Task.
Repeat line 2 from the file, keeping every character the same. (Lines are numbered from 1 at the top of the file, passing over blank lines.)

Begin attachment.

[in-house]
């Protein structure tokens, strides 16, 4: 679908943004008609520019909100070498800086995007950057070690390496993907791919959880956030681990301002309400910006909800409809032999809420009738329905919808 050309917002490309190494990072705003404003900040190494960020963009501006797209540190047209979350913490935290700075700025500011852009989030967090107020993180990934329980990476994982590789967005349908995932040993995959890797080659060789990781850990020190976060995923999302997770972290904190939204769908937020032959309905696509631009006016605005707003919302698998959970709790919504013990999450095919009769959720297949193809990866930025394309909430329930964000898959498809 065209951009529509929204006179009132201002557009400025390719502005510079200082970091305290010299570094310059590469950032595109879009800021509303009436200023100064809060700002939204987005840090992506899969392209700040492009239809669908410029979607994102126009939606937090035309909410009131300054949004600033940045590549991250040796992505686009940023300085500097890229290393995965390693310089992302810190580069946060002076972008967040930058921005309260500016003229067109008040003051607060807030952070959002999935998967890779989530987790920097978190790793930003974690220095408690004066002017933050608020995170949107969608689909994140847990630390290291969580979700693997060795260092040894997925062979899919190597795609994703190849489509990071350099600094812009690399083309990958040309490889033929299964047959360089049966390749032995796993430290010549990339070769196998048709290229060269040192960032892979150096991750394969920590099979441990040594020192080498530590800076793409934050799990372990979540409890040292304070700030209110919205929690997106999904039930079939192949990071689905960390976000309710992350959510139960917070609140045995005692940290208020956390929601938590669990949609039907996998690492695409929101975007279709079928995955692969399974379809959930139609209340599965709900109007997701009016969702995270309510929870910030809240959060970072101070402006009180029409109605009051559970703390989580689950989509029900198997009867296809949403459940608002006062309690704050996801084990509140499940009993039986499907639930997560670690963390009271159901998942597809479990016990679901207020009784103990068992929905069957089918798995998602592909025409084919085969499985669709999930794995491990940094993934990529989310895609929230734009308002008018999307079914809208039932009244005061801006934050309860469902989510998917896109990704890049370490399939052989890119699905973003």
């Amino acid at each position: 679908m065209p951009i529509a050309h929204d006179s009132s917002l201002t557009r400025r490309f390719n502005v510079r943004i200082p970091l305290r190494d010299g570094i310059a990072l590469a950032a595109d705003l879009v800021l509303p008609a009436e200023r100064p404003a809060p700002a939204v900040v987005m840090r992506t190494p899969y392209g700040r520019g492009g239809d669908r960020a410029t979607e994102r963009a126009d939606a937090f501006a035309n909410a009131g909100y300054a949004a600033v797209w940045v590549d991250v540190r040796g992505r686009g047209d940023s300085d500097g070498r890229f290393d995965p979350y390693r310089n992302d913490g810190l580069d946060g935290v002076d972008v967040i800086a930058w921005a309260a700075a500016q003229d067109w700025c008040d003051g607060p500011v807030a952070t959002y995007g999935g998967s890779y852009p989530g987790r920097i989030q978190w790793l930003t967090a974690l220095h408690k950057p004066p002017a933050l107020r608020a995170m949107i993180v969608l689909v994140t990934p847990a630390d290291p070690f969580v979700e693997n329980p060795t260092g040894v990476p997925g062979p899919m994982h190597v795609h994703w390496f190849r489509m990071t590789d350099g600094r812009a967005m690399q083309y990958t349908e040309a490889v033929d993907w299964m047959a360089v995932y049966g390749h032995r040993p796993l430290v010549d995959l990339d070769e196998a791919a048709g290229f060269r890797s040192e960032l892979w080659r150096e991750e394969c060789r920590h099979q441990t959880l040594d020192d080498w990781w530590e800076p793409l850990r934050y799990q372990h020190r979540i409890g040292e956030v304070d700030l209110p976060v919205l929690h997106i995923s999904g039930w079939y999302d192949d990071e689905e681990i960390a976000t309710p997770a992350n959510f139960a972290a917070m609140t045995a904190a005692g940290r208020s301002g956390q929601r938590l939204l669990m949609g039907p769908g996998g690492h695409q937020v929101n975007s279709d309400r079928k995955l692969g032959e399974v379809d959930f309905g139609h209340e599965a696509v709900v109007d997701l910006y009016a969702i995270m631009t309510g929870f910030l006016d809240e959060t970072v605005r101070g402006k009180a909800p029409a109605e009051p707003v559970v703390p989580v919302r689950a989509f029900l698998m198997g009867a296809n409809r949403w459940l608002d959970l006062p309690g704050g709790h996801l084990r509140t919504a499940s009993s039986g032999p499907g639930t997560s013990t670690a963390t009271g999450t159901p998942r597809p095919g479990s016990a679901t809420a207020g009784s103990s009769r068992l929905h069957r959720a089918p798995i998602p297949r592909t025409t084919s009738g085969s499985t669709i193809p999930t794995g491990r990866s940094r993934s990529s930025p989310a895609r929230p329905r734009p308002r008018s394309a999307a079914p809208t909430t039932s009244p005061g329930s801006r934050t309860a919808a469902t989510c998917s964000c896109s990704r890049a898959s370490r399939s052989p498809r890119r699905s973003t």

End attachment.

């Protein structure tokens, strides 16, 4: 679908943004008609520019909100070498800086995007950057070690390496993907791919959880956030681990301002309400910006909800409809032999809420009738329905919808 050309917002490309190494990072705003404003900040190494960020963009501006797209540190047209979350913490935290700075700025500011852009989030967090107020993180990934329980990476994982590789967005349908995932040993995959890797080659060789990781850990020190976060995923999302997770972290904190939204769908937020032959309905696509631009006016605005707003919302698998959970709790919504013990999450095919009769959720297949193809990866930025394309909430329930964000898959498809 065209951009529509929204006179009132201002557009400025390719502005510079200082970091305290010299570094310059590469950032595109879009800021509303009436200023100064809060700002939204987005840090992506899969392209700040492009239809669908410029979607994102126009939606937090035309909410009131300054949004600033940045590549991250040796992505686009940023300085500097890229290393995965390693310089992302810190580069946060002076972008967040930058921005309260500016003229067109008040003051607060807030952070959002999935998967890779989530987790920097978190790793930003974690220095408690004066002017933050608020995170949107969608689909994140847990630390290291969580979700693997060795260092040894997925062979899919190597795609994703190849489509990071350099600094812009690399083309990958040309490889033929299964047959360089049966390749032995796993430290010549990339070769196998048709290229060269040192960032892979150096991750394969920590099979441990040594020192080498530590800076793409934050799990372990979540409890040292304070700030209110919205929690997106999904039930079939192949990071689905960390976000309710992350959510139960917070609140045995005692940290208020956390929601938590669990949609039907996998690492695409929101975007279709079928995955692969399974379809959930139609209340599965709900109007997701009016969702995270309510929870910030809240959060970072101070402006009180029409109605009051559970703390989580689950989509029900198997009867296809949403459940608002006062309690704050996801084990509140499940009993039986499907639930997560670690963390009271159901998942597809479990016990679901207020009784103990068992929905069957089918798995998602592909025409084919085969499985669709999930794995491990940094993934990529989310895609929230734009308002008018999307079914809208039932009244005061801006934050309860469902989510998917896109990704890049370490399939052989890119699905973003």